New Realities for Valentine’s Day

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A new survey by the Public Religion Research Institute, in partnership with Religion News Service, and reviewed in the Washington Post, shows that Valentine’s Day is still a big deal among Americans, whether young or old, married or not.  Nearly two-thirds (63%) of Americans will celebrate Valentine’s Day this year.  Many men say they will likely spend at least $100; men (60%) more than women (47%) plan to go out to dinner for their Valentine’s celebration.  Traditionally, a Valentine’s Day celebration does involve the couple going out to dinner or watching a romantic movie.

Surprisingly, the survey shows profound differences have developed between men and women regarding the ways that they view Valentine’s Day — specifically, the links between romance, sex, and money. Overall, those who spend more money on Valentine’s celebrations are more likely to say they will probably have sex.

Not surprisingly, men are more likely to link their Valentine’s celebration to sex (57% say they’ll have sex, compared to only 37% of women).

In an interesting — and very revealing — twist, far more couples say that an unsatisfactory sex life is an obstacle to a successful marriage or romantic relationship (54%) than say that different religious beliefs are an obstacle (3 in 10, or 29%) or that political differences cause problems (1 in 5, or 17%).  Even so, a majority of those who are religiously unaffiliated (57%) say they’ll likely have sex on Valentine’s Day, compared to 51% of Catholics, 48% white evangelicals, and 40% mainline Protestants.  Republicans (38%) are more likely than Democrats (22%) or Independents (29%) to say that having different religious beliefs pose a problem in their relationships.  Likewise, Republicans (25%) are more likely to say political differences cause problems than are Democrats (13%) or Independents (15%).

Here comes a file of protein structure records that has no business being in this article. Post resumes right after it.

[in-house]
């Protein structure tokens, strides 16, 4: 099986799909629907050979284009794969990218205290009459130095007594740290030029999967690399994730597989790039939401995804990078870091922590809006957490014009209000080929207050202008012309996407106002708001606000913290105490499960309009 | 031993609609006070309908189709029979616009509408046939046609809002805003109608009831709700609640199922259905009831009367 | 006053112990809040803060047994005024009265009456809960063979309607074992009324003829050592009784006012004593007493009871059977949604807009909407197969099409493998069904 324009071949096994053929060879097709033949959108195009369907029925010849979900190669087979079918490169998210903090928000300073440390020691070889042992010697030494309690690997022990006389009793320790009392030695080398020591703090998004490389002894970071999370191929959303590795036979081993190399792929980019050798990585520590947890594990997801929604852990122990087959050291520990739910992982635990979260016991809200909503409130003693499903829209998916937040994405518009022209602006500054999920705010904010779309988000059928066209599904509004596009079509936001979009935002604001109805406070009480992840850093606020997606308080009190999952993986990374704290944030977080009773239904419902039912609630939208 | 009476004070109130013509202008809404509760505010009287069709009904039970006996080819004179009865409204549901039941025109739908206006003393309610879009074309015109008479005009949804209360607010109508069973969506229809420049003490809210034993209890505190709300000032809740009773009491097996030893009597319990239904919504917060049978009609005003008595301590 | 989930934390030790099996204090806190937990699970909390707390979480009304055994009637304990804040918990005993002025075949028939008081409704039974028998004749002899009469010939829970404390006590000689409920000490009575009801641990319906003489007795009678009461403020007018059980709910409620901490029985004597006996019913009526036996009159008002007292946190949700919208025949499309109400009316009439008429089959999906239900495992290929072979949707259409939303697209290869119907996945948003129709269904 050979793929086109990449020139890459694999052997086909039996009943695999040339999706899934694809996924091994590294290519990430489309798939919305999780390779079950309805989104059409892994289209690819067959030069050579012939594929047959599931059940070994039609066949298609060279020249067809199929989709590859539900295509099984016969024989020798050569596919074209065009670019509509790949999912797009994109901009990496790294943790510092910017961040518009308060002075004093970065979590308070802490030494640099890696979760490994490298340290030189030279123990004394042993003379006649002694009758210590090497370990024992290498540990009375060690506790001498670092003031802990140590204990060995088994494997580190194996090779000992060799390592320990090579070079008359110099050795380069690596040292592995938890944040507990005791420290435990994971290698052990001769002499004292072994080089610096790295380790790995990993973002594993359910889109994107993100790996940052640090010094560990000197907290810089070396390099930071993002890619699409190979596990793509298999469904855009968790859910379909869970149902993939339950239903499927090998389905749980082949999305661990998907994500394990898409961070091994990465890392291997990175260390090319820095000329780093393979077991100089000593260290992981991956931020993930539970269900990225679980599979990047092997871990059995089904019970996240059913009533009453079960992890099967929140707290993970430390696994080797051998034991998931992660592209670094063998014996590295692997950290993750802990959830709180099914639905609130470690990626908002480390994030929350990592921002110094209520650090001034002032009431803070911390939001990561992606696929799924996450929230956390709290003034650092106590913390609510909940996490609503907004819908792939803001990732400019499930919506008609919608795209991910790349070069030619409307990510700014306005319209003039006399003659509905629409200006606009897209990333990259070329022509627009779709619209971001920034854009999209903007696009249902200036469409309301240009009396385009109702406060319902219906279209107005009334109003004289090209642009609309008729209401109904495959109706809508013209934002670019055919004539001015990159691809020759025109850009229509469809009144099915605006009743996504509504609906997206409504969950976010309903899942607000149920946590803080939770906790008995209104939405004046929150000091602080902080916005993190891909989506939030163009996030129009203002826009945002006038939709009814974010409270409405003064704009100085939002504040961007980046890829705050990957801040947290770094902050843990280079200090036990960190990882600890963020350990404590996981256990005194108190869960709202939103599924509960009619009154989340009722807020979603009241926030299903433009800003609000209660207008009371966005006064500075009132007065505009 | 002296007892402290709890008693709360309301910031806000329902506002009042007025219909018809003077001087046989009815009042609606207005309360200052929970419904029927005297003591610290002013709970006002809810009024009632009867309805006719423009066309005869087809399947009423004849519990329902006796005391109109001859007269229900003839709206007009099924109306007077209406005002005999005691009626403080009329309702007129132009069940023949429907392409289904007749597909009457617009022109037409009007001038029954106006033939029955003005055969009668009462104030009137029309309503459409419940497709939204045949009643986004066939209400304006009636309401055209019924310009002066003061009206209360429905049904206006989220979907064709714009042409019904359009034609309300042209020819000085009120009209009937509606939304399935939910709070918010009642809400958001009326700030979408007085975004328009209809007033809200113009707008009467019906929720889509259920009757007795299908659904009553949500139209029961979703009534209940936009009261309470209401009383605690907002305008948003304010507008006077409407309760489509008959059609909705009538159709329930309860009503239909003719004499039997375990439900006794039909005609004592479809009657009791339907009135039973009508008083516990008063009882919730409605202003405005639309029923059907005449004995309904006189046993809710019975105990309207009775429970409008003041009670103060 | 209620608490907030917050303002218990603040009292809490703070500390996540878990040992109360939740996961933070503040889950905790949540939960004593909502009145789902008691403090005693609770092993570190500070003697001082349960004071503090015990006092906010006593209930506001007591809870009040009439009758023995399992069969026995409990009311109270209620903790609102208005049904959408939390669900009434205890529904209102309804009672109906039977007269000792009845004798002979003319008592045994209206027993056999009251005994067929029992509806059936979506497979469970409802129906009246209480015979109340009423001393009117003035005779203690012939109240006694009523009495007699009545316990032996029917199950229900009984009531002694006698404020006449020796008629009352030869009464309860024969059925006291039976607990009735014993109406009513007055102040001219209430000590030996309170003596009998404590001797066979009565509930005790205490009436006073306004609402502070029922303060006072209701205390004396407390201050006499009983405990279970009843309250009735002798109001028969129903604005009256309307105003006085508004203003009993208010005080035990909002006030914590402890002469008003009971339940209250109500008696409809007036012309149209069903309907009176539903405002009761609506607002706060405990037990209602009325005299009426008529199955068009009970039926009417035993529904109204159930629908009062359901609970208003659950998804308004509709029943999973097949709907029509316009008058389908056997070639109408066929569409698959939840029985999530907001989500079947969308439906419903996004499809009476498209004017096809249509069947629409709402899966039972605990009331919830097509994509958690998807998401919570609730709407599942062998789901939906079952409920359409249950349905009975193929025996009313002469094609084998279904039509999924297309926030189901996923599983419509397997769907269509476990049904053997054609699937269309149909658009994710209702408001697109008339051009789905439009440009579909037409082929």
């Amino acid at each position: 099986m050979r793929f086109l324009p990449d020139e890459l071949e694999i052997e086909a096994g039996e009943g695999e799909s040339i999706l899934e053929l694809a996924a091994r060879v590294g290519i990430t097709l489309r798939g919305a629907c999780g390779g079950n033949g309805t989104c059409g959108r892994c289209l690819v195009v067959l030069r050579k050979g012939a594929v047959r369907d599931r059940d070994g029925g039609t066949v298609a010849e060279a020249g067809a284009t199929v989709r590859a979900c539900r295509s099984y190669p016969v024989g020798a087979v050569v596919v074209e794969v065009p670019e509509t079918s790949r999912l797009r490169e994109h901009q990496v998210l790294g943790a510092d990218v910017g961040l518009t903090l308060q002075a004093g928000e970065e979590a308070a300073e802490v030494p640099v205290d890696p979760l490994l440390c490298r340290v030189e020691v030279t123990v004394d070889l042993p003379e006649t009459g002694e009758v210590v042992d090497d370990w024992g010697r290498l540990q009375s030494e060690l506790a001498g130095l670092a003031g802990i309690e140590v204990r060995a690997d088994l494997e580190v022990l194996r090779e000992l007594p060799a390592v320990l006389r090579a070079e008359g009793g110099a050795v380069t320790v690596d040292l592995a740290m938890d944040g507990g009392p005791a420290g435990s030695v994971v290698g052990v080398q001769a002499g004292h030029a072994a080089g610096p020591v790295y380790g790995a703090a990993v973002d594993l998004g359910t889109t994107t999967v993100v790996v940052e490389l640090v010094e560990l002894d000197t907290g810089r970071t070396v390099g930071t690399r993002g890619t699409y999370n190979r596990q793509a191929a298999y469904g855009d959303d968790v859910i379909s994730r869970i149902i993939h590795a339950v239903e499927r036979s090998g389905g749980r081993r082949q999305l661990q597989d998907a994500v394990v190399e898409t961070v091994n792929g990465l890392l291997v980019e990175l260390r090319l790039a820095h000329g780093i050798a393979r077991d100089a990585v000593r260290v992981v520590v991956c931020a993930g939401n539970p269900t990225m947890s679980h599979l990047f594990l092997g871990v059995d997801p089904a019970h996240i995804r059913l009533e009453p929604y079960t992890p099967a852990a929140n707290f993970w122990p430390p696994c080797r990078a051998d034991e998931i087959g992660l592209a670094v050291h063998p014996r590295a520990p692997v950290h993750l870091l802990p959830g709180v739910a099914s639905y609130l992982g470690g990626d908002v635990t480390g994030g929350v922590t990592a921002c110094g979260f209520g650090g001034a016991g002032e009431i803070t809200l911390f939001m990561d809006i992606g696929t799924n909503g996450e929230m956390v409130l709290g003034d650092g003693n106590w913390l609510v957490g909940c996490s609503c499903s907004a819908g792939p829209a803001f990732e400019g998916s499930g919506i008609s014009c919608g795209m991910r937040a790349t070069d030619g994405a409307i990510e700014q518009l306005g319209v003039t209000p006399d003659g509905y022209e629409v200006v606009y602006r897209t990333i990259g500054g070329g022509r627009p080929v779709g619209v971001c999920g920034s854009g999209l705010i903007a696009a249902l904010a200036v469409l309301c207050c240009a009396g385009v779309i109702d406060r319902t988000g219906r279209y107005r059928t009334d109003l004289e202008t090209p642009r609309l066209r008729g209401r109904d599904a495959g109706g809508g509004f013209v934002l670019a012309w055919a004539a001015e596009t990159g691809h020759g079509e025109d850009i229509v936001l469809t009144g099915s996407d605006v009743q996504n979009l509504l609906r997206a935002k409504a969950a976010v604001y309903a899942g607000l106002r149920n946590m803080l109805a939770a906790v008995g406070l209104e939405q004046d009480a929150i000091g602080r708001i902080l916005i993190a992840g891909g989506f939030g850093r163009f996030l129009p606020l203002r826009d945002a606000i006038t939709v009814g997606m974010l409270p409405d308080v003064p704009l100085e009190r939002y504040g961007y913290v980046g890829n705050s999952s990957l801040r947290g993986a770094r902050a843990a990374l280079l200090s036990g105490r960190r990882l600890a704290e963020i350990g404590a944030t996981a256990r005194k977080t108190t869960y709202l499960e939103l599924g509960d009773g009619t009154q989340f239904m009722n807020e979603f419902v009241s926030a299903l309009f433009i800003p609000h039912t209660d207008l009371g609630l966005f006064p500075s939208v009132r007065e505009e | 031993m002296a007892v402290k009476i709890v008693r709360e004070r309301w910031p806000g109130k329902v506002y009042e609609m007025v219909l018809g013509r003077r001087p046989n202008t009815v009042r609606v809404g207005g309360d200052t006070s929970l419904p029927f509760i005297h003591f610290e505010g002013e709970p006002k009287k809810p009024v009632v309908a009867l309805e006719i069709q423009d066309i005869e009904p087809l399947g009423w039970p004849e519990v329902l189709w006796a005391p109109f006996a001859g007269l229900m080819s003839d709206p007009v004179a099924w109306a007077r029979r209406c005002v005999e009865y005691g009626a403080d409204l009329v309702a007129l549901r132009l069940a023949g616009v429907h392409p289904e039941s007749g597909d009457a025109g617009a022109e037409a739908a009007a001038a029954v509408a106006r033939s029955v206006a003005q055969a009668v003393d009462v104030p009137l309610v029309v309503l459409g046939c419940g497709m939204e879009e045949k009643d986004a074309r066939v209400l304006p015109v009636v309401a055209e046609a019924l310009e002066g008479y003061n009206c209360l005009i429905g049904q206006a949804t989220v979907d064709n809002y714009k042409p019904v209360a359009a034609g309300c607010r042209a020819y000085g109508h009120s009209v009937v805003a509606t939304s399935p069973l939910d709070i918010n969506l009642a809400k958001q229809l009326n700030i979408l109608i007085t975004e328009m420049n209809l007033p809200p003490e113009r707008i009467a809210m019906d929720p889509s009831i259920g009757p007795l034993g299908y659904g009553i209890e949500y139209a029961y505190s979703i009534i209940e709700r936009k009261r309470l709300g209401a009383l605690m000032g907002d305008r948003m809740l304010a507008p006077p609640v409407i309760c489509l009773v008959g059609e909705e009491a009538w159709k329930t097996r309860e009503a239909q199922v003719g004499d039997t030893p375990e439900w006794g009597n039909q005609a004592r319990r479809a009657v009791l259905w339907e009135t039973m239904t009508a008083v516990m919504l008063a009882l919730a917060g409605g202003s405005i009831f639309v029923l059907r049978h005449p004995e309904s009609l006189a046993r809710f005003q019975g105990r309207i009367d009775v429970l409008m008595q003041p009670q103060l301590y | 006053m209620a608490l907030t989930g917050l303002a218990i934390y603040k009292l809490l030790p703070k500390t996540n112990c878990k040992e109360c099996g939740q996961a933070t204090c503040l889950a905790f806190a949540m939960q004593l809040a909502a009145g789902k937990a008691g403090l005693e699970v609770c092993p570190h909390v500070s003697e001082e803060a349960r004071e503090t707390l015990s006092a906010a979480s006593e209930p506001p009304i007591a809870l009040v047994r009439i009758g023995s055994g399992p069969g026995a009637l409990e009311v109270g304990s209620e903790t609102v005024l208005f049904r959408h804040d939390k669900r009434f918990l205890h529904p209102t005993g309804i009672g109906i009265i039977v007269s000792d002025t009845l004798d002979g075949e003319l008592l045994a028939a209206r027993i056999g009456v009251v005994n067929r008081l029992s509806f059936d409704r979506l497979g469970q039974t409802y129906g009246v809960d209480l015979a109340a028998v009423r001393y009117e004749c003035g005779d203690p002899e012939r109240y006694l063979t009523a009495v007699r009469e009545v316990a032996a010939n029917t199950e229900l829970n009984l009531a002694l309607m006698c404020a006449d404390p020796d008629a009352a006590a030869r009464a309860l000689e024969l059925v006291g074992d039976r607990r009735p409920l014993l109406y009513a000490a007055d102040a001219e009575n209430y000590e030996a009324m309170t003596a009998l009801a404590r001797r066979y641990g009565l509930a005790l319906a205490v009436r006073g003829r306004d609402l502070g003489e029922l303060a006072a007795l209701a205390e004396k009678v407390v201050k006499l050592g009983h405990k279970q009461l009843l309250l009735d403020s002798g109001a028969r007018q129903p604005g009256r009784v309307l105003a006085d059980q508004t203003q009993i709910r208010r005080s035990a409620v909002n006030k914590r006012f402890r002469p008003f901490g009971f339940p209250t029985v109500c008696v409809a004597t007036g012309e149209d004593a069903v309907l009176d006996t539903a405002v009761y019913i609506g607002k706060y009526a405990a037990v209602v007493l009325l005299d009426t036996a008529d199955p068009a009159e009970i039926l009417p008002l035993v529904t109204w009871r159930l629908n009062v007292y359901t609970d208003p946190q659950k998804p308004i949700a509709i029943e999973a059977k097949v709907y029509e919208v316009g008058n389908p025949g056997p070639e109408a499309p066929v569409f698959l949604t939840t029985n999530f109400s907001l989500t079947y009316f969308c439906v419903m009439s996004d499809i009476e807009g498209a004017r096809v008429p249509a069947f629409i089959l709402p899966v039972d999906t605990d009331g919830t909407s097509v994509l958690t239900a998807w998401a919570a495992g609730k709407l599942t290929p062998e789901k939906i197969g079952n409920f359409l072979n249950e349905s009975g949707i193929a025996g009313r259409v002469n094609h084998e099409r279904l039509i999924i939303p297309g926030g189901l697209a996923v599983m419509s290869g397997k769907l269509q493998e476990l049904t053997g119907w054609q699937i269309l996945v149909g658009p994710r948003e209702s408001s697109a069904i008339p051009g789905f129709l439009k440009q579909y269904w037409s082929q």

For religious groups, an unsatisfactory sex life is the biggest potential problem for couples.  The major exception to that finding is with white evangelical Protestants, who report that different religious beliefs pose as big an obstacle to happiness as an unsatisfying sex life.  Interestingly, men (61%) are more likely than women (48%) to identify unsatisfying sex as a major problem in their lives.

Couples are far more likely to celebrate Valentine’s Day in a new relationship (60%) compared to those in longer-term relationships (45% for those in 20-plus year relationships).

To paraphrase Ogden Nash, Valentine’s Day seems to be a matter of compatibility — with the ideal being a man who has income and a woman who is “patable.”


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